And government has been induced to play the game as well.  “What’s good for GM is good for America.”  “The business of America is business.”  Really?  I thought it was “life, liberty, and the pursuit of happiness.”  Capitalism should be managed to achieve these goals.  It too often seems that these goals have been harnessed to propel capitalism.  We see this as business interests get louder voices in our government while personal interests are ignored.  Not totally, no.  The court system seems to be the last bastion of personal liberty (for now), but even there the question is often asked about how protection of personal liberty is going to affect business, commerce, or personal fortune.  It’s as if personal rights are tolerable as long as they don’t inconvenience the economy.

As a psychiatrist, I treat all kinds of people.  The most frustrating to me, however, are those who suffer from illnesses that are magnified by the conflicting interests of a capitalist worldview —  my disabled patients who are improving and are able to start resuming their jobs are told that they have to start at full time, full duties or they will not be allowed back; my depressed and anxious patients are put on swing shifts, made to work long hours, and are supervised by demanding, inflexible “superiors.”  Our society treats them as disposable or replaceable parts in the engine of industry.  If they can be repaired cheaply enough, they will be used.  If they break, they can easily be replaced.  If they don’t like their lot in life, they should have become entrepreneurs.  Regardless, it the manager’s duty to wring out as much efficiency as he can from them for the good of the business.  It’s only right that workers suffer for their “bad” choices.  The invisible hand of the market has chosen, and they have lost.  The owners’ interests are the ones that matter.  His religion and his values will dictate what opportunities his employees have.  They come to me thinking they are “sick” and can be healed.  I wonder, “Is there any treatment (short of lobotomy) that could make a patient happy or content in such situations?”  My answer is often, “No.”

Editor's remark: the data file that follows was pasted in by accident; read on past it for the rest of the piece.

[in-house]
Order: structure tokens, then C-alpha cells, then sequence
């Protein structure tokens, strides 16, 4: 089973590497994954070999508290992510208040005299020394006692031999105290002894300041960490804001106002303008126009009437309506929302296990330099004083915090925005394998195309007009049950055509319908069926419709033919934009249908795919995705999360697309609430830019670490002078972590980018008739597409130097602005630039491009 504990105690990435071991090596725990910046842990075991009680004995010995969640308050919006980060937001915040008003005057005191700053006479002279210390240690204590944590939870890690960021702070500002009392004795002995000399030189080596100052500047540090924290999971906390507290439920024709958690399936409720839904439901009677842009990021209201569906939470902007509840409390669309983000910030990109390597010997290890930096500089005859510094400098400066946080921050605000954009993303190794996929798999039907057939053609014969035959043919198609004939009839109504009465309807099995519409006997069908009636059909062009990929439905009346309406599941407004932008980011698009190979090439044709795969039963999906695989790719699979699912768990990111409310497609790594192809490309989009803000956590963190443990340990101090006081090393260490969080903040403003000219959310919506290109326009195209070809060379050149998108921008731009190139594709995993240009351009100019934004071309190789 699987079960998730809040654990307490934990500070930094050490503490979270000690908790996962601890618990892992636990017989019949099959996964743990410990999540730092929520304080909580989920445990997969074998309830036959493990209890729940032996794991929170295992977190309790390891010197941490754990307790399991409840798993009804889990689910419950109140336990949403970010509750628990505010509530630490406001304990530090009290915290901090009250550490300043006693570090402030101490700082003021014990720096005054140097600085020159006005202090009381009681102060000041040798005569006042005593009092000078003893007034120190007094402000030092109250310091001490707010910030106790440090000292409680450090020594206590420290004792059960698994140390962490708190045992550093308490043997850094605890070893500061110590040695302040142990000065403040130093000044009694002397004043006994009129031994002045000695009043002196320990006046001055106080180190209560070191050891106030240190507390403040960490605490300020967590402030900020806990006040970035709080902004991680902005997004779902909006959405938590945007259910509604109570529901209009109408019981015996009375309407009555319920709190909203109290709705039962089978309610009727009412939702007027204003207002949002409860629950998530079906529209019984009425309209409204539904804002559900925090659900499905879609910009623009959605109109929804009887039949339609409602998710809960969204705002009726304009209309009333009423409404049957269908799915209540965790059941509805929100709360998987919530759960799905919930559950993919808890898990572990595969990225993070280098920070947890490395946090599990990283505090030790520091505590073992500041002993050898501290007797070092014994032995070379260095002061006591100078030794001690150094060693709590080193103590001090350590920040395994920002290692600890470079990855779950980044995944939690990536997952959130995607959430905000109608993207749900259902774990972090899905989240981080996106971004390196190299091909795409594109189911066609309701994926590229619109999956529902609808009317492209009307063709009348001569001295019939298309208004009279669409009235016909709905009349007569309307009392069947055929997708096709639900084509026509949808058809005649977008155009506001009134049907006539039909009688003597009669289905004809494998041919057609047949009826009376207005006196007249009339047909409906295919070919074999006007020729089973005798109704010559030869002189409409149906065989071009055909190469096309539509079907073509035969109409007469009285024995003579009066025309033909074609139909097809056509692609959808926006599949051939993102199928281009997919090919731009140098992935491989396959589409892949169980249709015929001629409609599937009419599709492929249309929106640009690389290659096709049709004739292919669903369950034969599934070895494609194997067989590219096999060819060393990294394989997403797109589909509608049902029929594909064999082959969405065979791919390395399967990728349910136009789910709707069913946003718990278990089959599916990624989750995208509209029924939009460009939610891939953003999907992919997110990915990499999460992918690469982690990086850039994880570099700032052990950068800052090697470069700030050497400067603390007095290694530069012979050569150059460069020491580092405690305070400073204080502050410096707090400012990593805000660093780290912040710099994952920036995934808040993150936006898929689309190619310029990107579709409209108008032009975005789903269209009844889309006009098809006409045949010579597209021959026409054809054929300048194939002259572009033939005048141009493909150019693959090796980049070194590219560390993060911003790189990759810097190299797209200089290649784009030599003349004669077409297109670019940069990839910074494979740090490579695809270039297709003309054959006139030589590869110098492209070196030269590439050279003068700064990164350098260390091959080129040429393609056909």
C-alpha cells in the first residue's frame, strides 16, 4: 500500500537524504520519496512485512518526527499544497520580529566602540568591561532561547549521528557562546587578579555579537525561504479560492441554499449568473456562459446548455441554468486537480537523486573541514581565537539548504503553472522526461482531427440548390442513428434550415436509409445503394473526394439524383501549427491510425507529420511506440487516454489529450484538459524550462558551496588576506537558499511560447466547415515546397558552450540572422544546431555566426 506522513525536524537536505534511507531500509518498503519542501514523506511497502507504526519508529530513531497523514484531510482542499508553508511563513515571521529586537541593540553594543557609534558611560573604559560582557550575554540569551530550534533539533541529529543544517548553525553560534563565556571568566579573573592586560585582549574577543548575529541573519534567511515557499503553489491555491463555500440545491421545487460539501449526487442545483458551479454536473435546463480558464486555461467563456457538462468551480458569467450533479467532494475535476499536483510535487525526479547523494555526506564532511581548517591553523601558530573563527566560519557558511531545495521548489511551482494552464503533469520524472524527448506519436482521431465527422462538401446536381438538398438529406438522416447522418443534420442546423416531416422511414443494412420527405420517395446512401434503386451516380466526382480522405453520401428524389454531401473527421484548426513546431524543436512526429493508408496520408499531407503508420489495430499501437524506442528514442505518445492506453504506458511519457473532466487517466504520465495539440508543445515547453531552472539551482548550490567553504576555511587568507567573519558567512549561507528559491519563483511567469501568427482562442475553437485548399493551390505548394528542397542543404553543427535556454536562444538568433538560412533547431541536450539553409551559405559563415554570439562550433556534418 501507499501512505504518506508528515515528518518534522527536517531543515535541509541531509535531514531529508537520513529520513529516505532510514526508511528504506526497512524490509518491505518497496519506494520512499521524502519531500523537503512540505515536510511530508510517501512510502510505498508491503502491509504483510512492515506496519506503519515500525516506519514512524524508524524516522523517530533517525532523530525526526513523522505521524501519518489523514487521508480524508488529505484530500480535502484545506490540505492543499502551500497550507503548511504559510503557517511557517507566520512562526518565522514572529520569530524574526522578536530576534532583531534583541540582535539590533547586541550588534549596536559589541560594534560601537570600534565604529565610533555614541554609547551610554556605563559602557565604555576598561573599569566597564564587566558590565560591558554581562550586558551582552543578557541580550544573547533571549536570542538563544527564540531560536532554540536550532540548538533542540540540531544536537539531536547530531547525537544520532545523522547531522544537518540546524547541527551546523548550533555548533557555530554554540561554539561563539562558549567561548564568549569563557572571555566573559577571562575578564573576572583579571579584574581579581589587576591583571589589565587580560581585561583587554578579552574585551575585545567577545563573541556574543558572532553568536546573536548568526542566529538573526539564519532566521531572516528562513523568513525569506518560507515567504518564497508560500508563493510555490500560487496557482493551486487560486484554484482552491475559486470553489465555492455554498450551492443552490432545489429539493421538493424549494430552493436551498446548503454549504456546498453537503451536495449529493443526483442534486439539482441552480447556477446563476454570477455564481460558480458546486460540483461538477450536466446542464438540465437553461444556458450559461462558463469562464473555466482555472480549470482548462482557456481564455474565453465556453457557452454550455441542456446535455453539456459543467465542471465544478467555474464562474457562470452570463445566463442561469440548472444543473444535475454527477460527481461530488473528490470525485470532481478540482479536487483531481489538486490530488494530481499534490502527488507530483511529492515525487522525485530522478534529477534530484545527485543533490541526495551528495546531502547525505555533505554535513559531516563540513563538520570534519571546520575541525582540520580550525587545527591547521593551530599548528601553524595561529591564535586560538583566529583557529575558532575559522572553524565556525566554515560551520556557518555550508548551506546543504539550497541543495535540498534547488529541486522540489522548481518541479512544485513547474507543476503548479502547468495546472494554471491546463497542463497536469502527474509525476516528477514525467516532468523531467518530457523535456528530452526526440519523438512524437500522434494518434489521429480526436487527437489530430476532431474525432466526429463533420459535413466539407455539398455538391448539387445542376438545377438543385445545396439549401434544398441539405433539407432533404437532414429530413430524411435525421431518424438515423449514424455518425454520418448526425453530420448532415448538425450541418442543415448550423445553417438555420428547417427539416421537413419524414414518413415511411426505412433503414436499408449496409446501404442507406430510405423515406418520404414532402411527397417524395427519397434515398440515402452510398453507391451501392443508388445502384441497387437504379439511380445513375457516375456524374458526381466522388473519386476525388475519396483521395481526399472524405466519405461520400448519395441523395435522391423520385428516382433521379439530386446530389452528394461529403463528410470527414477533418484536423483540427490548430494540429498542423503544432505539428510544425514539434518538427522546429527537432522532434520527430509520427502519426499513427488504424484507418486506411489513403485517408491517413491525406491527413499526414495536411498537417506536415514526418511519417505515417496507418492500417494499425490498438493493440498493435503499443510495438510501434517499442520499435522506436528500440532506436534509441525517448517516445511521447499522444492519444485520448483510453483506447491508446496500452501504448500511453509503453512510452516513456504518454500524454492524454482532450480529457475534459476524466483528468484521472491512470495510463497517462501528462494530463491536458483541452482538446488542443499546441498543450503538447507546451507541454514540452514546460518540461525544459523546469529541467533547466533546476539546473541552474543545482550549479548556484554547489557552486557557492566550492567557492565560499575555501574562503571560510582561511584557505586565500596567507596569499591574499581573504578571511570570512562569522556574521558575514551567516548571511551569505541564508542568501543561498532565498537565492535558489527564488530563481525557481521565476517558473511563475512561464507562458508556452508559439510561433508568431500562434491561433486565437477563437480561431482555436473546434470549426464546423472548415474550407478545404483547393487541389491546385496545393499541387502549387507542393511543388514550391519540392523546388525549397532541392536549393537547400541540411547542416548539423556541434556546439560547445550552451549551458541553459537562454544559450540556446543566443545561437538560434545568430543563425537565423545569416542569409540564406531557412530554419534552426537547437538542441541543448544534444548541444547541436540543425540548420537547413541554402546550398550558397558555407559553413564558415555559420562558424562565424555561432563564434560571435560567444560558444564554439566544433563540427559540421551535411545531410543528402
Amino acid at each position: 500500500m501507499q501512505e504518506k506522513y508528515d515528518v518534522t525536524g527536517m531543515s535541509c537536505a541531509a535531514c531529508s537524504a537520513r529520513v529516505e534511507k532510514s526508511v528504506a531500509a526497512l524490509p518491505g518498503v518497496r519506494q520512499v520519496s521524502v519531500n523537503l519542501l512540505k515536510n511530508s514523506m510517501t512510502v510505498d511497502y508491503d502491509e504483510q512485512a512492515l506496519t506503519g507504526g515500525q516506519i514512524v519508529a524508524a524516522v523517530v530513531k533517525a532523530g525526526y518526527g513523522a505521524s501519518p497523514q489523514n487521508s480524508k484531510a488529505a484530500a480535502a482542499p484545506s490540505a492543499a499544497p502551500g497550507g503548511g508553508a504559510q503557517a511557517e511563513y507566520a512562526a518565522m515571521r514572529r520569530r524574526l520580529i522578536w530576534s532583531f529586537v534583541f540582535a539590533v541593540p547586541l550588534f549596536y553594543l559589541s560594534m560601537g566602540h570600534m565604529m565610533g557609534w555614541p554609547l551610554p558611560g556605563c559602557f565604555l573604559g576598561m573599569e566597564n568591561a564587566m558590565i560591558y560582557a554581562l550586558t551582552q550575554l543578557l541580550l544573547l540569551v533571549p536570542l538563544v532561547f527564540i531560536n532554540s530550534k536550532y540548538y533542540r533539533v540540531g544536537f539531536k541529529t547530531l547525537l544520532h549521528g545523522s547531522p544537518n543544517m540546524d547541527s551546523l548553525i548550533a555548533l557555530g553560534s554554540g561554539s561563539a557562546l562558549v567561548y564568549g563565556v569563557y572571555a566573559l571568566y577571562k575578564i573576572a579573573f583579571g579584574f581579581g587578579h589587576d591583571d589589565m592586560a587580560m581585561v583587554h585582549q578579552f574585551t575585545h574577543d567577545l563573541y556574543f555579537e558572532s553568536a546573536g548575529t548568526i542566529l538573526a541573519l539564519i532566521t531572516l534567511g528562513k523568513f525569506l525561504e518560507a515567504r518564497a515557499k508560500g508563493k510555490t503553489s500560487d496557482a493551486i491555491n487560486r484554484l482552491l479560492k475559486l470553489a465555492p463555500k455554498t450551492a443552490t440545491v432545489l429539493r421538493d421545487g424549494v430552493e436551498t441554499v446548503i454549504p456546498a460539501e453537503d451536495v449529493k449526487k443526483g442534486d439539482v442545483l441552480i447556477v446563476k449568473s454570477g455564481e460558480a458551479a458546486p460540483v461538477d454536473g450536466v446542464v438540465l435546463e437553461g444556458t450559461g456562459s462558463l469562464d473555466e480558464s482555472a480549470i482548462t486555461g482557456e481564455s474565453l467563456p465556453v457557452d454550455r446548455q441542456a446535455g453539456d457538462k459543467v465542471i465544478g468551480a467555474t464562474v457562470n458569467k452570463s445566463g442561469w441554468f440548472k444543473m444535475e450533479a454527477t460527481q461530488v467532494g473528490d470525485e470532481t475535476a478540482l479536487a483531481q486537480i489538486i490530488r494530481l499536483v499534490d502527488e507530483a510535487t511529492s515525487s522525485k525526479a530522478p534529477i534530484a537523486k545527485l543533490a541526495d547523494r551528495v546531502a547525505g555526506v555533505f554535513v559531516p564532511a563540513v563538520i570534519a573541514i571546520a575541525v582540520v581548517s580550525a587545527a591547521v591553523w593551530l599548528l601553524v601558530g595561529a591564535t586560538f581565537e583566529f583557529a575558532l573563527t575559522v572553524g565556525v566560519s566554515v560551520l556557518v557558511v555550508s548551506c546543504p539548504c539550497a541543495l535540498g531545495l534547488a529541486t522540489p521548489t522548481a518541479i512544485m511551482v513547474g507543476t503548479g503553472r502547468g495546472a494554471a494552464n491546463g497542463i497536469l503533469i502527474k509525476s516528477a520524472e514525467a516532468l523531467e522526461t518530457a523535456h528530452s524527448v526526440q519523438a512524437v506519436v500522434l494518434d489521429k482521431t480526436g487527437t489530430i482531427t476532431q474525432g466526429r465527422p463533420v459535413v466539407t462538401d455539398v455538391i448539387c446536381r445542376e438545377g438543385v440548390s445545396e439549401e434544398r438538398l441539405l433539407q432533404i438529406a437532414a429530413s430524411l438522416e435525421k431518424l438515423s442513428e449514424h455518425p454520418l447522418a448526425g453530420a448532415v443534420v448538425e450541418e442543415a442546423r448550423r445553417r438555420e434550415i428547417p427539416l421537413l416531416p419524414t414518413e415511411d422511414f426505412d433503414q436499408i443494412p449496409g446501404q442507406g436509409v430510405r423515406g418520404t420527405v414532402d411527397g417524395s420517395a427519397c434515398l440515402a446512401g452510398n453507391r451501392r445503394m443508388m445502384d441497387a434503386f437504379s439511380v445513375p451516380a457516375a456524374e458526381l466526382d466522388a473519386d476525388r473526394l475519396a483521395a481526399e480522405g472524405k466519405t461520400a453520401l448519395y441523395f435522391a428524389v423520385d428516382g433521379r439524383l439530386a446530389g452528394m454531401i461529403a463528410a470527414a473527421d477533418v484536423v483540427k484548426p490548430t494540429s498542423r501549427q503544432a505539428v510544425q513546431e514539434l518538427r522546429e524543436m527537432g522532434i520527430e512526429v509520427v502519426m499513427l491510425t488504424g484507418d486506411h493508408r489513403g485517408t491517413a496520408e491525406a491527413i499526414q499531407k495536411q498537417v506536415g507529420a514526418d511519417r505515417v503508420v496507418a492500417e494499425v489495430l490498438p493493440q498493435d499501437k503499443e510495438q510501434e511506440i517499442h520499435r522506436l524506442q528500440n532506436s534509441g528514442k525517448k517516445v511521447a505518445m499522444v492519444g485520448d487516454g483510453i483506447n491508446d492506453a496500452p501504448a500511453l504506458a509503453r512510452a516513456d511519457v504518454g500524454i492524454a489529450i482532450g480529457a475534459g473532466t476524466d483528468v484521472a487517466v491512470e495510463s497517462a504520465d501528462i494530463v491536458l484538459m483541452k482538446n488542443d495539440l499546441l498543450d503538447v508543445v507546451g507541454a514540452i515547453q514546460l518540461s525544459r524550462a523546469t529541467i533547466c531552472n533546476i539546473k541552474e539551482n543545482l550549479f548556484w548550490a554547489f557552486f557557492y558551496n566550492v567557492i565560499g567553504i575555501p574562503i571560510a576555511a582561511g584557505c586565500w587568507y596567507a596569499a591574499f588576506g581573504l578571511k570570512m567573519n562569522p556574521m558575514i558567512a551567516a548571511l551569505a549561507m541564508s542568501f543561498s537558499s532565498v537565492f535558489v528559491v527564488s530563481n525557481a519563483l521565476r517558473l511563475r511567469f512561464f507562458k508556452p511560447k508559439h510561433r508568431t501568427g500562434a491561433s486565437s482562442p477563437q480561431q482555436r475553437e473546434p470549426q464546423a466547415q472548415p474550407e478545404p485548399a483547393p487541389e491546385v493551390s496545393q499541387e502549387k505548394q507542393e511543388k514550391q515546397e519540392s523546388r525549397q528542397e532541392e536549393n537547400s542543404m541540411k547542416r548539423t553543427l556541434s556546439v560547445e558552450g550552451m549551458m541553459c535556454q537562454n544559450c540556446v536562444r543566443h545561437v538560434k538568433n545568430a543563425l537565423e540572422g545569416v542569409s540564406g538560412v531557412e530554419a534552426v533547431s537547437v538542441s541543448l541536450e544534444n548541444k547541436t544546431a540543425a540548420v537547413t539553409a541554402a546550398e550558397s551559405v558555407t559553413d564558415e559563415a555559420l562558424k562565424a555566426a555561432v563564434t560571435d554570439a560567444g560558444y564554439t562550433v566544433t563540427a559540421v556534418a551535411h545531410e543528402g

I often wonder wistfully about what our nation would be like if individual liberty (independent of wealth) had remained our goal.  I am certain that capitalism would have remained our economic model, but what if capitalism served life (not simply survival), liberty (not merely consumer choices), and the pursuit of (real) happiness?  What if the “captains of industry” took the health and welfare of their individual employees as their chief good?  What if the votes of the workers counted more than the interests of the stockholders and boards of directors?  What would happen in our society if people meant more and money meant less?  How would we work?  How would we govern?  How would be take care of the sick, weak, and poor?

Posted by: thealienist | July 7, 2015

A Little More About Involuntary Hospitalization

As I posted earlier, I am not a big fan of involuntary hospitalization.  I have done it when there were no other moral or ethical options left, but I have consented to it only after intense and prolonged consideration.  In my earlier post, I tried to comment on how to avoid (or achieve — your choice) involuntary hospitalization.  In this post, I want to comment on an important part of the decision that I omitted from my earlier post.  The quality of the institution one is committing a patient (or being committed as a patient) to. Read More…